Take Pat Maher, the Dead Dog who challenged Congressman Gary Ackerman; a local observer writes:“The only real question is:
HOW THE h_LL did Pat Maher get on the ballot?
Pat Maher started off as a good gov challenger without any money, networks, grassroots, etc. to the Nassau Repubs. She ran against the GOP's endorsed candidate for the County Leg(Norma Gonsaves---another great political brain of the millenium...) from her East Meadow district in the first or second County Leg cycle when the system was new. She lost---terribly.
She was basically ridden out of the GOP for that apostasy, which is what they do when you challenge them.
Somewhere along the line, she became a Dem. She also pulled some primaries in our party against other party endorsed candidates, and got thumped, badly as well.
She lives in EAST MEADOW. East Meadow is NOT in the Ackerman district. Not by a long shot.
I ran into her in May at the County Democratic Convention. She queried me at length about how people felt about Ackerman, and obviously was not a fan of his.
Believe me, you can count the votes that she'll get in simple digits.”
Yet this woman got 31% of the vote.
I love Gary Ackerman, but a showing like this should be an occasion for some introspection, and perhaps a time to start looking at some retirement communities.It is more difficult to lose Dead Dog votes than to expand them, but it can be done if a candidate tries hard enough. Certifiable nutcases Mark Escoffery-Bey and Andre Soleil managed only 19% and 20% respectively.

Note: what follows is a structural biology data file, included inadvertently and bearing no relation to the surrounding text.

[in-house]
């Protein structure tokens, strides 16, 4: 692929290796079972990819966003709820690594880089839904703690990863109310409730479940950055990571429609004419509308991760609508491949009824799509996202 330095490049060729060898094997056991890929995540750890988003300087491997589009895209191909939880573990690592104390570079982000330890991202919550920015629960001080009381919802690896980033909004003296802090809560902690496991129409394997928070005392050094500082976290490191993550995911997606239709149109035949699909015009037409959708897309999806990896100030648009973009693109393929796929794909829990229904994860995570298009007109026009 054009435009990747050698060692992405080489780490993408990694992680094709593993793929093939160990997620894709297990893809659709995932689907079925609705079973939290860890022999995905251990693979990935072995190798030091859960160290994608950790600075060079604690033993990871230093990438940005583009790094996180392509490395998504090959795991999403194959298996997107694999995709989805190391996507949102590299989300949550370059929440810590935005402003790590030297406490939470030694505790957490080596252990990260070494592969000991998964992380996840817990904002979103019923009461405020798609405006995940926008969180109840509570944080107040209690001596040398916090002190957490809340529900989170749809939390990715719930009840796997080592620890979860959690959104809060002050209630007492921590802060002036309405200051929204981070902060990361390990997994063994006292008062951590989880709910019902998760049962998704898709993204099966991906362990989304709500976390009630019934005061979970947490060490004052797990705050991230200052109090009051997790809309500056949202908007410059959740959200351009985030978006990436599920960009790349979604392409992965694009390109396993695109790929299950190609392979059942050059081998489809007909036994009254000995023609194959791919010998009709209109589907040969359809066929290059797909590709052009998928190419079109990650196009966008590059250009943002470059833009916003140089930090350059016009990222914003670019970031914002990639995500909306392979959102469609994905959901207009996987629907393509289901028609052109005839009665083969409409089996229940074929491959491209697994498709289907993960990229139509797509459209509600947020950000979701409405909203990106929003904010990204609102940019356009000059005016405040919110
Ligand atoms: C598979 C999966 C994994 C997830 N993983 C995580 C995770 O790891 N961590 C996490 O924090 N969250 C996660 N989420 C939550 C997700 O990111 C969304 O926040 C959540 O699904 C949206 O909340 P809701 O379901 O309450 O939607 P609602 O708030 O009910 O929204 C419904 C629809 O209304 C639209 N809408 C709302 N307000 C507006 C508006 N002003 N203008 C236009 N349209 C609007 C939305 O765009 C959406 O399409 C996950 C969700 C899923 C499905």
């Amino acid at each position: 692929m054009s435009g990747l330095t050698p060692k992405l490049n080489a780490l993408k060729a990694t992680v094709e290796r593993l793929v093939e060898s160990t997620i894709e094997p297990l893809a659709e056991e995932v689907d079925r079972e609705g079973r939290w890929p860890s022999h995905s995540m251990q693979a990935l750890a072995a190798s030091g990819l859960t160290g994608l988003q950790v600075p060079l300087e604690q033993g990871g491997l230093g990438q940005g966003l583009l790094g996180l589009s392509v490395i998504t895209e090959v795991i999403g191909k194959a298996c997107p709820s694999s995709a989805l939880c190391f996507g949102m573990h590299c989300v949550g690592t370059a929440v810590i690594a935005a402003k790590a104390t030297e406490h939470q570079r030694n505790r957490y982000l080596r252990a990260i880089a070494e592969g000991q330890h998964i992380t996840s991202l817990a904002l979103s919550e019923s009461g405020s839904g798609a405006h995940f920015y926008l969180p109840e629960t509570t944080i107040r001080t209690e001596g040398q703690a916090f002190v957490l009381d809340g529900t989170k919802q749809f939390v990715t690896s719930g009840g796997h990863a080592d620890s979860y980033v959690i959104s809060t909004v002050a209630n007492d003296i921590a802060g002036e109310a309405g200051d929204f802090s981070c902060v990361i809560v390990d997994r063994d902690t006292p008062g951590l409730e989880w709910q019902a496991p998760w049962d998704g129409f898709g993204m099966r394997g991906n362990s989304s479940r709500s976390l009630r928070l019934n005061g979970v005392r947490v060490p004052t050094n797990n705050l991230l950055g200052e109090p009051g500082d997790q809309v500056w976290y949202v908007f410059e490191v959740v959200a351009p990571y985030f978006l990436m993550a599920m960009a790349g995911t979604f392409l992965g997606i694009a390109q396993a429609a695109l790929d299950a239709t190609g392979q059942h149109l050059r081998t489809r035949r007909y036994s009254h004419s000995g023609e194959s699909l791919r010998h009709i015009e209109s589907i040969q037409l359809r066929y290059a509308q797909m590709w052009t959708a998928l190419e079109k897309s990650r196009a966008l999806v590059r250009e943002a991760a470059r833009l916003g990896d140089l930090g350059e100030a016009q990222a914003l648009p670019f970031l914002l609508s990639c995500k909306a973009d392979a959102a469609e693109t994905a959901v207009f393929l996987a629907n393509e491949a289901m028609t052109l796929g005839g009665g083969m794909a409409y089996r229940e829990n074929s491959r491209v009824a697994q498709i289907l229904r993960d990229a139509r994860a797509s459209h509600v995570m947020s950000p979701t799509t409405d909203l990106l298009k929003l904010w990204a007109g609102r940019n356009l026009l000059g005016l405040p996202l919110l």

Yet they had an impact. In Soleil’s 50th AD, “reformers” are clinging to a 20 vote lead in the race for male District Leader (I’m predicting it goes away once the ballots form the Hasidic nursing home on Heyward Street are opened), but even though, as I predicted, the regular’s male Leader candidate outpolled their female Leader candidate by 300 votes, the female regular won, courtesy of the votes drained by Soleil’s’ running mate (he did not run anyone for male Leader).And in the Bronx, where the regular Escoffery-Bey challenged for District Leader (while he was also running for State Senate) slept through the race, E-Bey managed (with the important Gatemouth endorsement) to win, proving that in a race between two dead dogs, anything can happen. My guess is that E-Bey’s place on the ballot for Senate acted as a free advertisement to vote for him elsewhere.
Which in its circuitous way, brings us to the point of this column.
Reshma Saujani, spent at least $1.4 million dollars and managed to get only 19% of the vote.
Only one other candidate running against an incumbent for public office in the entire City managed to get a vote lower than 19% in this year’s primary.
This year, the only thing lower than a Dead Dog is a Wall Street Democrat.
Reshma, got back to your hedge [fund] and bury that Dead Dog.